Road Trip: The journey

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Six feet two, black hair slowly fading to white, dark glasses to hide his tiny eyes and the large nose beneath it, he stands proudly against the white washed walls of the late night store. Next to him is a girl, a real girl with bigger boobs than we all expected. Well we didn’t expect a girl, probably a fat Indian cat or a goat. Yeah a big he-goat with a goatee long and bushy enough to make Anyang Nyong’o rethink what dumb looks like. Truth be told his massiveness has a way with the ladies, I suppose he stands close enough to them, then leans over to their ears and lets out his hoarse voice spiced with foul smell. Basically, he’s the kind of man who’d chew pk and still smell like he just made out with Arnold Schwarzenegger. I suppose it’s better if I explain that the first time I met him, the quote “look like a pig” probably would define Rihanna. Looks aside, he’s a man of many talents, many of which are secrets even to him. Ooh before I get lost talking about him, let’s call him Rory.

Looking at him right now reminds me of the past two days when like normal campus students we had stolen our parents cars and a tiny bit of money, well not too much to make them bankrupt. We then took a drive to some place in Kambaland, a place you get to by driving through 10 roadblocks every hour. The buses on this road are driven in rally mode cos for an old yellow bus to easily zoom past to a 2 litre KBN is just not possible, unless the dumba stories are true.

Remember the guy who said Kaos suck at giving estimations of distance. Well our host kept telling us to look for a water kiosk painted in blue. It sounds easy when you hear that and remember everything pat Machakos is painted yellow, not so interesting when u speed race with an even a more powerful car probably a 2.3 litre on the sign-less roads of Garissa. The car eats tarmac for lunch and not so pocket friendly for an impromptu trip. So after 5 turn arounds we get to meet our host who is clad in full army gear complete with a 3 litre jerrican imprinted Fresh fry, I suppose for a water bottle. How would I know, I come from a place where water is not new, we pee whenever and wherever we want and that’s probably why we grow to normal height. The guy who meets us, let’s call him Kababa- that’s his real ocha name after all, is shorter than a metre rule. Looking at him makes you do weird things like trying to find the place where his waist is located only for him to bend to tie his shoes and you realise that was his neck. On his feet is a pair of brand new Akala sandals which I can bet he made himself from the used car tyre he stole from Matuu. Truth be told I’ve never seen more yellow in a single place in all my life. In this place yellow is swag and everybody has yellow plastic shoes, free yellow wiper caps or just a yellow sock, the other side missing or not.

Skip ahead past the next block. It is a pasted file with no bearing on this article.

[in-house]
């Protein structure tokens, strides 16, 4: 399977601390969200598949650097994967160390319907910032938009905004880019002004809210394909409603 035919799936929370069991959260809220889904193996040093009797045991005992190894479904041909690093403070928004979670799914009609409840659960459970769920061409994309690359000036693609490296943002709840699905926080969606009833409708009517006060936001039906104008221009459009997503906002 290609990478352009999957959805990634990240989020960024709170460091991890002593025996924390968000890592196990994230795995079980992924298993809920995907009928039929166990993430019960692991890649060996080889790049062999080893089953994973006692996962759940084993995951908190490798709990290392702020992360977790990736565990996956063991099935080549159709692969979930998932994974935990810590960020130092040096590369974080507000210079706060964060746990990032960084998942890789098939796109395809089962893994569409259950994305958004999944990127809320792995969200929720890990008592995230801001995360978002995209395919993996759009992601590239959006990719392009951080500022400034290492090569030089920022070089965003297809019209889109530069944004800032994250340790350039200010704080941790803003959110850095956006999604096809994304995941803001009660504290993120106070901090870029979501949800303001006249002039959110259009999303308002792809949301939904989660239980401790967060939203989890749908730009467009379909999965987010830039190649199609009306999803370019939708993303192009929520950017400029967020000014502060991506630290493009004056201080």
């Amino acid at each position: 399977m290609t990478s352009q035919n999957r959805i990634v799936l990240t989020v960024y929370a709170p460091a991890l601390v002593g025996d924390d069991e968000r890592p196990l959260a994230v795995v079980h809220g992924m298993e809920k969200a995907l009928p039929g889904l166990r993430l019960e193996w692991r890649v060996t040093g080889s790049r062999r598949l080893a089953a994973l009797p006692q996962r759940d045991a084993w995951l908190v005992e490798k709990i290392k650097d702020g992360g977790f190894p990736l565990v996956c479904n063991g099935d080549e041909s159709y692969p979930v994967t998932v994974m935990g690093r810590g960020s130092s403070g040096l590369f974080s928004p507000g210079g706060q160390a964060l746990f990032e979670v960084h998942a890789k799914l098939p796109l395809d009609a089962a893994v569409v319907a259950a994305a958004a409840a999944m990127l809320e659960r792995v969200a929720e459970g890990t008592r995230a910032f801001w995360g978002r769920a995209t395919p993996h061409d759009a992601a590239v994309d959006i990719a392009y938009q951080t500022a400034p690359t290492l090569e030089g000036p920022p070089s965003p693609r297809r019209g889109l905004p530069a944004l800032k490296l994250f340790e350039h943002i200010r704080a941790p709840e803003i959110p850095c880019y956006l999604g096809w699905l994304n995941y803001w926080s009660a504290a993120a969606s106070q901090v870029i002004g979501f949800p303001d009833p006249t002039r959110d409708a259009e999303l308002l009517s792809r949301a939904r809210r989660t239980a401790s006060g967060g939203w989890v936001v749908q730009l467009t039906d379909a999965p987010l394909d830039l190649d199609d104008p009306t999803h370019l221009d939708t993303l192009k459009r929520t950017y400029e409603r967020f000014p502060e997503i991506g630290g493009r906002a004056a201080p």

Kababa graduated from Juja and the entire village are gathered at his dad’s to celebrate, a vast compound that is gated from 1km away. Past the gate is the dry Ngumalo river, one I understand is where his entire household takes a shower, past their ‘bathroom’ is a huge bump, huge even by Kamba standards. This homestead is awash with foodstuff from muthokoi, ‘maanya’ to weird looking Kamba delicacies that surprisingly taste better than they look.

The moment we get into the compound we are served with water, I wouldn’t know if it’s cold after all this is a place beyond Matuu or was it Mutuuu. Then comes very hot chapattis, so hot u can literally see smoke rising above the tray they lie, with it comes matumbo ya kuku and something else we couldn’t get its name right. But before we fight our hunger away we have to salimia 20 something relatives who dorn huge smile and shout ‘wacha’ into our faces. You gotta earn the meal, well if this is earning our daily meal, it better be good and good it was.